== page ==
administration. Marine corps A-boards<br />

throughout the Syracuse area were sniped<br />

with copy plugging the Paramount playdates.<br />

The mayor of Syracuse issued a proclamation<br />

on Marine month, and every local<br />

radio station came through with allout plugs<br />

for both the marine recruiting drive and the<br />

picture, all gratis.<br />

GUARD DELIVERS PRINT<br />

The print of the picture was delivered to<br />

the theatre on opening day by a color guard<br />

with motorcycle escort. Newspaper photographers<br />

were on hand to cover the fanfare.<br />

Prominent store windows were given<br />

over to displays of marine accoutrements.<br />

The marine hymn was used as the basis<br />

for obtaining window displays with music<br />

shops and getting free plugs from disk jockeys<br />

on all local radio stations. The marines<br />

provided a display of medals for the theatre<br />

lobby, a Red Cross mobile unit used by<br />

the blood bank was parked in front of the<br />

theatre opening day, and window cards were<br />

distributed to all pubhc and branch libraries,<br />

book shops and book counters of<br />

department stores.<br />

For street ballyhoo, two marine trucks were<br />

converted into perambulating billboards. A<br />

coloring contest was set up throughout the<br />

school system. As a final touch to the campaign,<br />

two Japanese flags captured on Iwo<br />

Jima were placed above the marquee opening<br />

day of the picture, and several marine<br />

heroes of Iwo Jima and Tarawa were introduced<br />

to the opening day audience on the<br />

Paramount stage.<br />

George Pugh, manager of the Rialto Theatre,<br />

Glens Falls, conducted another effective<br />

campaign which was launched at a luncheon<br />

meeting with the ranking marine officer in<br />

the area and Ed Frink of radio station<br />

WGLN, a former marine. Through Prink,<br />

an ABC network program featuring John<br />

Wayne as guest star which was broadcast on<br />

January 17 had live spot plugs for the Rialto<br />

showing of "Sands of Iwo Jima" at the beginning<br />

and end of the program. The following<br />

day, three Marine heroes of Iwo Jima<br />

were honor guests at a Kiwanis luncheon<br />

for the purpose of making a special pitch<br />

for the picture.<br />

A photograph of the mayor of Glens Falls<br />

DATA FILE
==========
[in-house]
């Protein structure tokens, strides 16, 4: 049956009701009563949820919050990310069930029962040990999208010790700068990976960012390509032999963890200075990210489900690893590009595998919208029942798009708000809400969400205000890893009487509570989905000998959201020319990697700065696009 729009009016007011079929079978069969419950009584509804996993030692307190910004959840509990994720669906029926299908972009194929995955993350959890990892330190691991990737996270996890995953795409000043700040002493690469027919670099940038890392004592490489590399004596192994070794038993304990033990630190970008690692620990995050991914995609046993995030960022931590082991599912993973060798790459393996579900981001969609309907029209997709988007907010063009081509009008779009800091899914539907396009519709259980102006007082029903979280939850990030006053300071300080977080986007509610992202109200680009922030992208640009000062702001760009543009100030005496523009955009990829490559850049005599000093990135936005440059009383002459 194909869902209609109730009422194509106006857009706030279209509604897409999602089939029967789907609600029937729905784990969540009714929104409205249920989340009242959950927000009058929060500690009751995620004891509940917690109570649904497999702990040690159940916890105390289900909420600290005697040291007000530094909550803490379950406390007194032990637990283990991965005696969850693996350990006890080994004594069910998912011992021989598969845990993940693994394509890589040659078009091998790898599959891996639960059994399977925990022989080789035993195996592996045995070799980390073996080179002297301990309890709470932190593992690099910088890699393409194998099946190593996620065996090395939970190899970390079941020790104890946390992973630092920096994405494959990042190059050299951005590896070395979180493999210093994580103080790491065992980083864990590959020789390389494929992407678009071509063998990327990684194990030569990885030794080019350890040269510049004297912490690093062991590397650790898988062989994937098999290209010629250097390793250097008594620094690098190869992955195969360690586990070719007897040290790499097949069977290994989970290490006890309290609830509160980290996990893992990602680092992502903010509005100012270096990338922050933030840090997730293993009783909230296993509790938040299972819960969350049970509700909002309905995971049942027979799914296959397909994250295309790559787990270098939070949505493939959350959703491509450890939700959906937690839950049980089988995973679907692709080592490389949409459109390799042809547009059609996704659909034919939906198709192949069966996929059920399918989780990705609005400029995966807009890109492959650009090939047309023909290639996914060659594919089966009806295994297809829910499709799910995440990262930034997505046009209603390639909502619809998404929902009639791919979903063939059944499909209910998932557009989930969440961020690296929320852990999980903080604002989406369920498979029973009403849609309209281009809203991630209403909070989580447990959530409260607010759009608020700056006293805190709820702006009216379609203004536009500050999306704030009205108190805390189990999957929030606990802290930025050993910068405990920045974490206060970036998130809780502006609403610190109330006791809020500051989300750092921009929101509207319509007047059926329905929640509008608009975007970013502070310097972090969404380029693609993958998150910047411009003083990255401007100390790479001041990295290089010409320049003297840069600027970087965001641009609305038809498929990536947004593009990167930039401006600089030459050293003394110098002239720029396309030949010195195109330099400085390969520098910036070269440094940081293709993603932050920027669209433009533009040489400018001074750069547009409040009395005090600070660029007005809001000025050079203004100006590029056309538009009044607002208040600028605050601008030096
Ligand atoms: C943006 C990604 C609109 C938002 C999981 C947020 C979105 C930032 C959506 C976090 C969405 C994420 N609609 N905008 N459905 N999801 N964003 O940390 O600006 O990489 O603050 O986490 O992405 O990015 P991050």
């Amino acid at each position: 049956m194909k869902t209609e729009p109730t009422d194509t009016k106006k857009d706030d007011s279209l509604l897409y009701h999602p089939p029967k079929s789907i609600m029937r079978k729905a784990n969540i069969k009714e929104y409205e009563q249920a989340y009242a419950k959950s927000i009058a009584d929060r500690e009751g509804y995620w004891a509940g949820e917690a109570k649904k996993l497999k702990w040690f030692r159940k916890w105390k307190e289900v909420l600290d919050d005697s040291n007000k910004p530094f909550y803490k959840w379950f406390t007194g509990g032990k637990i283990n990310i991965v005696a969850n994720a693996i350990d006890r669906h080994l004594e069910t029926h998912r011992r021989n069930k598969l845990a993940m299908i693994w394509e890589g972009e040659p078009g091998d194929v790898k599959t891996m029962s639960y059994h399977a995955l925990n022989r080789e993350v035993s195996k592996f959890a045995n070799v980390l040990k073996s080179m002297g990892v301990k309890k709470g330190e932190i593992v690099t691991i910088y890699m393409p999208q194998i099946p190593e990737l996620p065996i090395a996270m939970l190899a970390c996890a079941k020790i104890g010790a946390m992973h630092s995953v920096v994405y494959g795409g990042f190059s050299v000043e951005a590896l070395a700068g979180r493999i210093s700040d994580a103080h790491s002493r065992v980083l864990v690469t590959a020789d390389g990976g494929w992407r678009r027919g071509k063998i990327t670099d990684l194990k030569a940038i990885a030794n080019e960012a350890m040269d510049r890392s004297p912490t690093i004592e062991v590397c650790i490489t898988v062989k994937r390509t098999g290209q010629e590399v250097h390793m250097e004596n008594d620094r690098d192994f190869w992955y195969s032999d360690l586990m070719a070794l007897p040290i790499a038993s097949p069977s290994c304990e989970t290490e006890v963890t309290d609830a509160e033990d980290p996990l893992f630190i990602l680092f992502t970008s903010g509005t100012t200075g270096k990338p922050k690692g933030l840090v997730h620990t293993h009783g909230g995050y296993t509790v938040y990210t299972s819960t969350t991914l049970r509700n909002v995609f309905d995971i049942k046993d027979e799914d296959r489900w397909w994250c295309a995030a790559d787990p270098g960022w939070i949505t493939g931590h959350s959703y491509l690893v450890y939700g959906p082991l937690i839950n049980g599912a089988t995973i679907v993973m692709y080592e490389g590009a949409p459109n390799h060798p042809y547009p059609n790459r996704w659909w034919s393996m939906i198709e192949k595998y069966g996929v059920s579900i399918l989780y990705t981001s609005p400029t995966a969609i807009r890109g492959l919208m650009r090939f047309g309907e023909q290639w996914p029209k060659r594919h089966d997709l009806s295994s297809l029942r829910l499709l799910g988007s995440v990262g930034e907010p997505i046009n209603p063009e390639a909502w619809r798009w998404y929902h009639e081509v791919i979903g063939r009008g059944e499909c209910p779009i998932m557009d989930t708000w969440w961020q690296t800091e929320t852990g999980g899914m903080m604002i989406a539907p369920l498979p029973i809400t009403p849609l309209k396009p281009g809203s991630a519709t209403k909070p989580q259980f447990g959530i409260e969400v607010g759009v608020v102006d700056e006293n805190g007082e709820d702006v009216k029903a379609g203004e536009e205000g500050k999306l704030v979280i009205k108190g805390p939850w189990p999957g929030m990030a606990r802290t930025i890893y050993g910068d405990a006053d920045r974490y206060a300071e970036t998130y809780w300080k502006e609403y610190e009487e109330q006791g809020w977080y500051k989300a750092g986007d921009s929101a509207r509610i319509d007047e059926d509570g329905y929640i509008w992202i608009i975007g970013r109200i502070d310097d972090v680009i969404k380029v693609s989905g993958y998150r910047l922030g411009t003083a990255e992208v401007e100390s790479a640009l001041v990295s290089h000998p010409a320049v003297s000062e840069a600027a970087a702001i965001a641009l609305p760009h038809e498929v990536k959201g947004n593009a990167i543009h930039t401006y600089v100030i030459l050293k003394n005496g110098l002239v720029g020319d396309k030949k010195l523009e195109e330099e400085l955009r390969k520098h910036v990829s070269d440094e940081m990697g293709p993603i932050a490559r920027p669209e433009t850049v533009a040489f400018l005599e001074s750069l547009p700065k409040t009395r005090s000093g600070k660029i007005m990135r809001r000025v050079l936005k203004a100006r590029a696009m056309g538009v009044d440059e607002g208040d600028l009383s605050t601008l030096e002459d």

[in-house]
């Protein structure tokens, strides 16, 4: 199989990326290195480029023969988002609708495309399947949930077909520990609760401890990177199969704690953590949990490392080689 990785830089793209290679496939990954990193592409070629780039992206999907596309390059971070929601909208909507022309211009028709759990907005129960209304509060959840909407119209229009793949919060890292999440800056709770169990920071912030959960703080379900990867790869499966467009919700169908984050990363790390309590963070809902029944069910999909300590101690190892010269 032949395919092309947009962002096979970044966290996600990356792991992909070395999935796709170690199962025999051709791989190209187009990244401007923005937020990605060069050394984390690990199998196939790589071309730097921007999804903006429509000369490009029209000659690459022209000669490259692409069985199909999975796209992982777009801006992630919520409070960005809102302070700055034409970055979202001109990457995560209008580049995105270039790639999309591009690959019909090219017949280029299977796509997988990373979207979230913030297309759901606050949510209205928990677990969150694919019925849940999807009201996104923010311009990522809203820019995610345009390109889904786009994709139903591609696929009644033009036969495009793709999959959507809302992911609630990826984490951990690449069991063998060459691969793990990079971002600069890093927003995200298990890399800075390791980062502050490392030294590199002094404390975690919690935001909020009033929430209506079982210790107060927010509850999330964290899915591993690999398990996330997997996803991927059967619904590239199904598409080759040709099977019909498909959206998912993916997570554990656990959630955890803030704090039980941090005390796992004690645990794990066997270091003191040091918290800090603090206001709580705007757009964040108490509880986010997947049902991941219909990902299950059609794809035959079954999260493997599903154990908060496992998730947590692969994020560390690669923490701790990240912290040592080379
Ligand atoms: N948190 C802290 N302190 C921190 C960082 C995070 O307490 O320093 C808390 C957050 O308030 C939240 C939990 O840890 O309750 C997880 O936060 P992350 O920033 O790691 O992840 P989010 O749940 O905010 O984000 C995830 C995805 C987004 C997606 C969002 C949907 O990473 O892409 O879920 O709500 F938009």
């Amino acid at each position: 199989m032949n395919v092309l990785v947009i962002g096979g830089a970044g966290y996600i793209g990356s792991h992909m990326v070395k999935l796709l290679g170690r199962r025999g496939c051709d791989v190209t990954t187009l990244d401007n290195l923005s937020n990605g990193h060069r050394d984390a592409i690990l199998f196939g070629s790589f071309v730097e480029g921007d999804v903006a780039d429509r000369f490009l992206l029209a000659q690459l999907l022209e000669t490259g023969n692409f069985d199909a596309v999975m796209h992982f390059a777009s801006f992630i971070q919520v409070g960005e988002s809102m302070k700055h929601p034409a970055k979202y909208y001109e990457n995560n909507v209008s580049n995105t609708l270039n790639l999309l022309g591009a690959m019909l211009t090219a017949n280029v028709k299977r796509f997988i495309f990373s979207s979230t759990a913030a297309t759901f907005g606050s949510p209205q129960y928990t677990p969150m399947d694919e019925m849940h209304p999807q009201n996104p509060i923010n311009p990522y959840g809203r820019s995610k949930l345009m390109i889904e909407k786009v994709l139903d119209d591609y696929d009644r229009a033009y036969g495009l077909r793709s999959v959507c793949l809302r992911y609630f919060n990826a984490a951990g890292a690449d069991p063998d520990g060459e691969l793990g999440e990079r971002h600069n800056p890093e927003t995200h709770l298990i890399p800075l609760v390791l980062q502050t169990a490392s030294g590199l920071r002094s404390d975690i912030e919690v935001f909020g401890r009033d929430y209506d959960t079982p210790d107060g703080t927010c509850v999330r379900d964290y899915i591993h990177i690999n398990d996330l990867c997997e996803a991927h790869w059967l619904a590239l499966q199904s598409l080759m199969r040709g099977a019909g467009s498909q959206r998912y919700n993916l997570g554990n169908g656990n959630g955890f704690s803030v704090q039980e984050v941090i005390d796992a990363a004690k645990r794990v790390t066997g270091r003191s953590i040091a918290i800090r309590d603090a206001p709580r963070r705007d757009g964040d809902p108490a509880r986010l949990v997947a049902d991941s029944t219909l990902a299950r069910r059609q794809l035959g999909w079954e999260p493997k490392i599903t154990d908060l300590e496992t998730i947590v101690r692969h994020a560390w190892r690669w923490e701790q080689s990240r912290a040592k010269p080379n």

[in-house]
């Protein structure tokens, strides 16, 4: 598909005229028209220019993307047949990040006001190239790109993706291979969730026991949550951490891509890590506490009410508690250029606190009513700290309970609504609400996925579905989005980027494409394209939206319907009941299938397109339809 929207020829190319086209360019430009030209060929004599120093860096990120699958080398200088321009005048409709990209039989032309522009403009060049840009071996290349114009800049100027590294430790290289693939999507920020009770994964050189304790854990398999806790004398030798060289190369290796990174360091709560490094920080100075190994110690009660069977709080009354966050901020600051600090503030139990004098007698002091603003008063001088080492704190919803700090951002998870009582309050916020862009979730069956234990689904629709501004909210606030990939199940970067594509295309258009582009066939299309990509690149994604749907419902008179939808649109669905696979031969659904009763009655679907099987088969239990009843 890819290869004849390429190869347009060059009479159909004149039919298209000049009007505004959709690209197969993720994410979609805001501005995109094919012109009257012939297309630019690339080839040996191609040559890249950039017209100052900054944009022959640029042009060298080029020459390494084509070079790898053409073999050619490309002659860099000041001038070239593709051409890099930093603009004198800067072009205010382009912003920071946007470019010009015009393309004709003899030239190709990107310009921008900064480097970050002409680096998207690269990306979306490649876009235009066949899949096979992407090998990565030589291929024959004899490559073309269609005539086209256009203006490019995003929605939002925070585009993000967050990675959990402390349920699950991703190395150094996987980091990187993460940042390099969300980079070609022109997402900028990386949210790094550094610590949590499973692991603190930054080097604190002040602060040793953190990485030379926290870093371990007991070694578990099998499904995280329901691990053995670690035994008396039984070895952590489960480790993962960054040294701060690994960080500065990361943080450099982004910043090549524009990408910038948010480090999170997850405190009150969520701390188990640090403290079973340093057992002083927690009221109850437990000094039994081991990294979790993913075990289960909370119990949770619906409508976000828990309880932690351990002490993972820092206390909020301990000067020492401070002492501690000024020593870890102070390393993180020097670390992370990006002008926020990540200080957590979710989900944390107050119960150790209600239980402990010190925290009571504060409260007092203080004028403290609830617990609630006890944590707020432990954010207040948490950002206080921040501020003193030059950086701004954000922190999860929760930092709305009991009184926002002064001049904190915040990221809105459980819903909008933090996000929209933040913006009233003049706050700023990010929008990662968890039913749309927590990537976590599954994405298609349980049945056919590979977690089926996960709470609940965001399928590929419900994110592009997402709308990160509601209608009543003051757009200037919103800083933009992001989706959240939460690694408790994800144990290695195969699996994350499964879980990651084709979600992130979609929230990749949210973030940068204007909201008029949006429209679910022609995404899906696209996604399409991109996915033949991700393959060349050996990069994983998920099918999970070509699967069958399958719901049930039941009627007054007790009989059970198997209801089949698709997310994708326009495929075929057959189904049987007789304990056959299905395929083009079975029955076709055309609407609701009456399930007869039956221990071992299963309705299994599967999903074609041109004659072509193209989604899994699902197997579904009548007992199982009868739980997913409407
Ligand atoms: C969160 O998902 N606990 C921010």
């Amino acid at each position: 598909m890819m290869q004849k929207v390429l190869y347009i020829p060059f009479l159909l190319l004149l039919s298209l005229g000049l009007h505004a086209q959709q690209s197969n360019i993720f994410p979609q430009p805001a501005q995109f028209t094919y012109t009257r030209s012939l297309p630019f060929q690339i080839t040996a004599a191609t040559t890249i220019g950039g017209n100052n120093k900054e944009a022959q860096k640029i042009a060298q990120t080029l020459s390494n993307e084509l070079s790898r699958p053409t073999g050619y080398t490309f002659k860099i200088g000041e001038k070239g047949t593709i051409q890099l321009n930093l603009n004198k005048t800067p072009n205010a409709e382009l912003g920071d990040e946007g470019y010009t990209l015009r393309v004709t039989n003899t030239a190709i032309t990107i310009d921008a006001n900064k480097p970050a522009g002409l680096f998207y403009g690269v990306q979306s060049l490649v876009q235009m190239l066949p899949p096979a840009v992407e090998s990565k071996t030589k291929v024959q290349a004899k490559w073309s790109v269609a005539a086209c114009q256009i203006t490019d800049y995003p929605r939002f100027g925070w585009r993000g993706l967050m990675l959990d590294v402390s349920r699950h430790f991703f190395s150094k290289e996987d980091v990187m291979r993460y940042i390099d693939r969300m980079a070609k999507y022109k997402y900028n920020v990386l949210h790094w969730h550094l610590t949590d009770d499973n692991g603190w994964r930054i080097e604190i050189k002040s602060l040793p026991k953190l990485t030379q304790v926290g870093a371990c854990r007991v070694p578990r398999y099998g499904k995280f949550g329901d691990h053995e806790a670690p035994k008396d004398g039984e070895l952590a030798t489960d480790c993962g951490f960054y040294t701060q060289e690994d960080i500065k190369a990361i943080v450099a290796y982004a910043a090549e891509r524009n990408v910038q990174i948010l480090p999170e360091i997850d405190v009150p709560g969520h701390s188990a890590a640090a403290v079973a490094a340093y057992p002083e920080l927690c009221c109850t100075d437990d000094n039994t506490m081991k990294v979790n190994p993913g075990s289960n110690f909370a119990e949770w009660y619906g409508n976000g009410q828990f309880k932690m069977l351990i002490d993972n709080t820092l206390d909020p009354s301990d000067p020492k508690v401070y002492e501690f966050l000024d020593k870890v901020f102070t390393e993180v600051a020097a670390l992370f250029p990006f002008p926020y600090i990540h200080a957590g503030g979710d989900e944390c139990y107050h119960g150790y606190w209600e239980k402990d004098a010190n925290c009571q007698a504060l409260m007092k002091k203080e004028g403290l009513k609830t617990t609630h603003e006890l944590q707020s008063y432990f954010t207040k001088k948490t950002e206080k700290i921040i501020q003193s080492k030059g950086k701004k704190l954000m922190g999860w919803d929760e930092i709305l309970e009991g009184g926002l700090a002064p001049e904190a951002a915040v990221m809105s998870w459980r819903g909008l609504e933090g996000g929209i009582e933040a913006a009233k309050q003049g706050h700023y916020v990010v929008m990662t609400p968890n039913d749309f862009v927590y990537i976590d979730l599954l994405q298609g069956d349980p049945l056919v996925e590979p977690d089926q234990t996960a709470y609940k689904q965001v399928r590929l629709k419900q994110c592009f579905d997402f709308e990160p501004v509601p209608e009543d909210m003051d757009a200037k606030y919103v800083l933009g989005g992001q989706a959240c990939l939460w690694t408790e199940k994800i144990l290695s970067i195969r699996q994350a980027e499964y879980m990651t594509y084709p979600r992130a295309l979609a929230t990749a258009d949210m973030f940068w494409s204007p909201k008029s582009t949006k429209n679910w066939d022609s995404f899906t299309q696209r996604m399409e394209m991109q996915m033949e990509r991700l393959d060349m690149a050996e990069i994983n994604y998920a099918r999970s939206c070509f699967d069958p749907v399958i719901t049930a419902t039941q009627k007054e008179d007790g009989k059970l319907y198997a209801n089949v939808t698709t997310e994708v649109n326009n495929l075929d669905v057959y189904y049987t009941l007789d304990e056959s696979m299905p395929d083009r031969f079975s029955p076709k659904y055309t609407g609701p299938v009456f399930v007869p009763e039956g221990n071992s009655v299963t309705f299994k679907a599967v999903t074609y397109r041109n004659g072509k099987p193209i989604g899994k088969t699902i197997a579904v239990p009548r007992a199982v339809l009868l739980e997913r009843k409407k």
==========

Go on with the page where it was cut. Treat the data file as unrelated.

signing an Iwo Jima day proclamation was<br />

taken by newspaper photographers and run<br />

in late editions of the paper. In connection<br />

with the vaudeville show on January 20,<br />

Major Button of the marine corps made a<br />

personal appearance on the stage and provided<br />

a strong plug for the picture to a<br />

capacity audience.<br />

MARINE WEAPONS DISPLAYED<br />

Marine equipment was exhibited in front<br />

of the theatre in advance and during the<br />

current showing of the picture. On opening<br />

night, holders of the Silver Cross, Gold Star<br />

Mothers and disabled veterans of the marines<br />

living in Glens Falls were introduced<br />

from the stage. The theatre front was converted<br />

into a sensational flash through an<br />

unusual centerpiece. A real flag was mounted<br />

into a cutout of four marines with arms<br />

upstretched, while a concealed motor raised<br />

it up and down. A coloring contest promoted<br />

in cooperation with the local school<br />

system also helped to focus attention on the<br />

picture booking.<br />

At Oneonta, N. Y., Norman Prager, manager<br />

of the Oneonta Theatre, arranged a<br />

lobby display of marine corps equipment, a<br />

recruiting booth and a six-sheet cutout with<br />

a real flag substituted for the illustration.<br />

The flag was animated by an electric fan.<br />

Before the trailer was screened, the show<br />

was stopped while a recording of the marine<br />

hymn was played over the public address<br />

system. Opening day was proclaimed<br />

as Iwo Jima day, and a full-page cooperative<br />

ad was set as a salute to the marines, coincident<br />

with the proclamation. All marine<br />

recruiting programs on local radio stations<br />

carried transcriptions of interview records<br />

with marines who had served in the Iwo<br />

Jima campaign.<br />

A strategically located window in the shopping<br />

section of town was promoted for a<br />

display of Japanese souvenirs, and all business<br />

firms in the downtown area displayed<br />

window cards saluting the man of Oneonta<br />

who had served at Iwo Jima.<br />

His Week's Ad Budget<br />

Used on 'Stable' With<br />

Excellent Effect<br />

To focus extra attention on "Come to the<br />

Stable," Bob O'Regan, owner-manager of the<br />

Twin Theatre, Waynesville, Ohio, devoted his<br />

entire week's newspaper space to plugging<br />

this one attraction. This unusual method of<br />

presentation compensated for itself. Large<br />

crowds were attracted to "Stable" booking,<br />

and they learned of the other midweek bookings<br />

by trailers and the usual lobby displays.<br />

To further hypo interest, O'Regan mailed<br />

post cards to all religious leaders and organizations<br />

in the area.<br />

O'Regan uses 2,500 monthly calendar cards<br />